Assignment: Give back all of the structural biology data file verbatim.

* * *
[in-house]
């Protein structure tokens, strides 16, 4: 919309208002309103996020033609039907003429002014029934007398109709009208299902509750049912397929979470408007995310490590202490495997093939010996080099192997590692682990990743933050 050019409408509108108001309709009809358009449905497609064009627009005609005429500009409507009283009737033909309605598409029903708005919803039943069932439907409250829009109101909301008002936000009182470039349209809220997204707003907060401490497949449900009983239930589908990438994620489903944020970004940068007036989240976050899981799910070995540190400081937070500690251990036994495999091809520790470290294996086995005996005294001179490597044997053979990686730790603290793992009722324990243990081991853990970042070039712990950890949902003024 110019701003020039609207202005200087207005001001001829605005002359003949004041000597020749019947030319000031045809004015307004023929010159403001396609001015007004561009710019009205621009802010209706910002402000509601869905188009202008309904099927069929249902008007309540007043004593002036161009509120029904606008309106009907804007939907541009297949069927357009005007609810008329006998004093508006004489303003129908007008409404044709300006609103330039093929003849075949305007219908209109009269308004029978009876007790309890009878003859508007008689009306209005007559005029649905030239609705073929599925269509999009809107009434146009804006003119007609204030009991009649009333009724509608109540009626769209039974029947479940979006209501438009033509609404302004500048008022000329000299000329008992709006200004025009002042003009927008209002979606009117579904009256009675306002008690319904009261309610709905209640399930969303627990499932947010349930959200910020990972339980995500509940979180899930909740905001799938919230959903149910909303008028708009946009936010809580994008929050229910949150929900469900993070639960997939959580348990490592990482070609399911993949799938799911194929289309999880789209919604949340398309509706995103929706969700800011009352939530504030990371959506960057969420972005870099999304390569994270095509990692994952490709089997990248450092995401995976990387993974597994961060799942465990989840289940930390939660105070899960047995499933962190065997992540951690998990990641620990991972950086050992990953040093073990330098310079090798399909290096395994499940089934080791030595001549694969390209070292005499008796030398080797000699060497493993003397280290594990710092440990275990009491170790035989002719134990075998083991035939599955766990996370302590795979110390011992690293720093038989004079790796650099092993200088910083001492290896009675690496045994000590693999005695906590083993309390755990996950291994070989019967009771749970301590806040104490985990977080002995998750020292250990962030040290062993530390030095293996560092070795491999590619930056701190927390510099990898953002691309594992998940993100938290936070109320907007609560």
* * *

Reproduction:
[in-house]
């Protein structure tokens, strides 16, 4: 919309208002309103996020033609039907003429002014029934007398109709009208299902509750049912397929979470408007995310490590202490495997093939010996080099192997590692682990990743933050 050019409408509108108001309709009809358009449905497609064009627009005609005429500009409507009283009737033909309605598409029903708005919803039943069932439907409250829009109101909301008002936000009182470039349209809220997204707003907060401490497949449900009983239930589908990438994620489903944020970004940068007036989240976050899981799910070995540190400081937070500690251990036994495999091809520790470290294996086995005996005294001179490597044997053979990686730790603290793992009722324990243990081991853990970042070039712990950890949902003024 110019701003020039609207202005200087207005001001001829605005002359003949004041000597020749019947030319000031045809004015307004023929010159403001396609001015007004561009710019009205621009802010209706910002402000509601869905188009202008309904099927069929249902008007309540007043004593002036161009509120029904606008309106009907804007939907541009297949069927357009005007609810008329006998004093508006004489303003129908007008409404044709300006609103330039093929003849075949305007219908209109009269308004029978009876007790309890009878003859508007008689009306209005007559005029649905030239609705073929599925269509999009809107009434146009804006003119007609204030009991009649009333009724509608109540009626769209039974029947479940979006209501438009033509609404302004500048008022000329000299000329008992709006200004025009002042003009927008209002979606009117579904009256009675306002008690319904009261309610709905209640399930969303627990499932947010349930959200910020990972339980995500509940979180899930909740905001799938919230959903149910909303008028708009946009936010809580994008929050229910949150929900469900993070639960997939959580348990490592990482070609399911993949799938799911194929289309999880789209919604949340398309509706995103929706969700800011009352939530504030990371959506960057969420972005870099999304390569994270095509990692994952490709089997990248450092995401995976990387993974597994961060799942465990989840289940930390939660105070899960047995499933962190065997992540951690998990990641620990991972950086050992990953040093073990330098310079090798399909290096395994499940089934080791030595001549694969390209070292005499008796030398080797000699060497493993003397280290594990710092440990275990009491170790035989002719134990075998083991035939599955766990996370302590795979110390011992690293720093038989004079790796650099092993200088910083001492290896009675690496045994000590693999005695906590083993309390755990996950291994070989019967009771749970301590806040104490985990977080002995998750020292250990962030040290062993530390030095293996560092070795491999590619930056701190927390510099990898953002691309594992998940993100938290936070109320907007609560």